Not to pile on, but Radwanska has a winning record against only four of the top 15 women (Marion Bartoli, Vera Zvonareva, Andrea Petkovic and Jelena Jankovic). Lastly, because we're talking about Slams, I have to mention that she's winless against Serena Williams and Kim Clijsters (combined 0-4).

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In her two most recent titles, in Dubai and Beijing, Radwanska didn't have to beat a top 10 player at either tournament. That's not her fault -- you can only beat whoever is across the net -- but it does take some of the shine off her two biggest titles. But the numbers show that she has yet to prove that she can consistently beat the best players in the game.

Let's remember one thing: Radwanska still hasn't made it past the quarterfinals of a Slam. I think the same criticisms that have been levied against Wozniacki for the past two years apply to Radwanska. She wastes too much energy in the early rounds of majors fighting her way through the draw, she always runs the risk of drawing a hard hitter who can blast her off court, and her serve is a meatball for anyone in the top 10. As Wozniacki and Jankovic have shown, if you can't defend your serve and hold easily, it's virtually impossible to win a Slam these days.

Radwanska's only shot at a Slam is if the draw opens up for her and she has a run like Francesca Schiavone did at Roland Garros in 2010. The draw broke perfectly for Schiavone that year, as Serena, Sharapova, Justine Henin, and Jankovic all fell on the other half of the draw. While Samantha Stosur did the heavy lifting, the Italian cruised, beating Wozniacki in the quarterfinals before benefiting from a retirement from Elena Dementieva in the semis.

Radwanska is going to need the same amount of help from the draw gods to find herself in a position to truly compete for a Slam title. Without one, I just don't see her getting to No. 1. Which leads me to my most controversial statement in this exchange: I think the days of a Slam-less No. 1 are over.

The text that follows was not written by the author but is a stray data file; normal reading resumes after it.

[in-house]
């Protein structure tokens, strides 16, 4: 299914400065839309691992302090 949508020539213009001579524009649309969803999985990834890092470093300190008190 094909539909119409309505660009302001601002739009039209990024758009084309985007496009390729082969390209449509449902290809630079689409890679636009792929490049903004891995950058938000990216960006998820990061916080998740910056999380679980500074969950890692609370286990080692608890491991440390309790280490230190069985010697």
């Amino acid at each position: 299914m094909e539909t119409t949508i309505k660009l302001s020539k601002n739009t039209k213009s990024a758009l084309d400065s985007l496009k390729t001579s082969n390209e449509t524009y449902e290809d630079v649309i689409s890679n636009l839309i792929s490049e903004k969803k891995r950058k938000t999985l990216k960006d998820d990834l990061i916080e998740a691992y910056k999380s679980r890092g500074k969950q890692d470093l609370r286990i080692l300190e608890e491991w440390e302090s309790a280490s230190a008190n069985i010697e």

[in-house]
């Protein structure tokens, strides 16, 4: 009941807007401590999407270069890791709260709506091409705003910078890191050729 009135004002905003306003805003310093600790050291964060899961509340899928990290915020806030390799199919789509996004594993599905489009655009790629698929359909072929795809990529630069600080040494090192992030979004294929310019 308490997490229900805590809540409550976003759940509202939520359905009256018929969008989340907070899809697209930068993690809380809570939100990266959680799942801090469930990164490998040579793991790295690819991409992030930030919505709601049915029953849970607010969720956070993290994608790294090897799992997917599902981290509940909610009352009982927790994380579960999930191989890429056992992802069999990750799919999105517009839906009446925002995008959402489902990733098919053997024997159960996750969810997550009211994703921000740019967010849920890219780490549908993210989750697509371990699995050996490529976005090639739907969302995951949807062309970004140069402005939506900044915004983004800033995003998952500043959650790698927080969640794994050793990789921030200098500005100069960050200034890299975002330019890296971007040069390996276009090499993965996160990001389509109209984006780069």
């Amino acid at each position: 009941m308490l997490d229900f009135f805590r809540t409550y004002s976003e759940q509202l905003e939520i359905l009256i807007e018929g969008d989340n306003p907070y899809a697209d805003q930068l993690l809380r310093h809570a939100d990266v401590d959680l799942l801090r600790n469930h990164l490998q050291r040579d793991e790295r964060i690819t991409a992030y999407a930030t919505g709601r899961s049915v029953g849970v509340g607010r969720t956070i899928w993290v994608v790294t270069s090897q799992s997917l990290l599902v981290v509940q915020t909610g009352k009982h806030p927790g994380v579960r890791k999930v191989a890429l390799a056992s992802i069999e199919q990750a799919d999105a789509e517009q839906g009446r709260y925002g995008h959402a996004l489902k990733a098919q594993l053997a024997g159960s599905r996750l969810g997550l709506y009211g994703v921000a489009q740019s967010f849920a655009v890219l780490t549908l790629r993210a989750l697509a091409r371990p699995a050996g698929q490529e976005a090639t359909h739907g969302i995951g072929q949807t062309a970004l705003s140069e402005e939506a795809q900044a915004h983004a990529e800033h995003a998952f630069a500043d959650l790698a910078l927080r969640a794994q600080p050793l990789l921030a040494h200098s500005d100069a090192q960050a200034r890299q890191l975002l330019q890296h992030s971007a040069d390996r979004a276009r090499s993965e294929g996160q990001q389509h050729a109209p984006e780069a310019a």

Et tu, Lindsay?

Gibbs: You bring up some great points, Courtney. And stats! I love stats. First of all, I must say I agree with your "end of the Slam-less No. 1" theory. Therefore, I only think that Radwanska will be a contender for the top spot when she wins her Grand Slam title. That's right -- when. Even though the stats are rather stacked against her, I think there's more to Radwanska than meets the numerical eye.

Since 2008 Radwanska has done a great job of beating the players she was supposed to beat -- those ranked outside of the top 10. She was consistent, though admittedly not a threat -- a dependable, and seemingly content, B-plus student. Then she got injured. She scrapped common sense and doctor's orders to play through a stress fracture in her foot in the fall of 2010, and eventually had to sit out for a few months, have surgery and sit idly by as her ranking dropped to No. 14. She struggled to gain any ground when she came back, barely progressing at all from January to June. After a particularly frustrating loss to Sharapova in the fourth round at the French Open, she decided to split ways with her coach -- her father. I know I'm repeating myself, but my point is that we're seeing the dawn of a new Radwanska -- Aggie 2.0, if you will. She's persevered. She's made brave changes. She's grown up. She's lived.

I don't think Aggie 2.0 has peaked -- in fact, I think she's clearly still in development. She's taken a giant step and made herself a top five player and part of the conversation, but she must take things to the next level to get that Grand Slam. She has to get smarter, faster and stronger. Her serve -- though it will never be a weapon -- has to have better placement. She has to become more fit so she can keep up for two weeks. She has to keep her patience throughout matches and never stop fighting. However, she's proved over the last few months that she's capable of immense improvements. Unlike Wozniacki, Radwanska is willing to make the tough adjustments. Therefore we can't use her past statistics as limitations for her future.

Besides, how often (in recent years) have stats accurately predicted a WTA Grand Slam champion? It won't be easy, but if Radwanska continues her trajectory -- which I firmly believe she will -- she'll win a Grand Slam title. Never underestimate the power of a woman scorned.

You decide: Sound off in the comments and vote in the poll to give your take on Radwanska.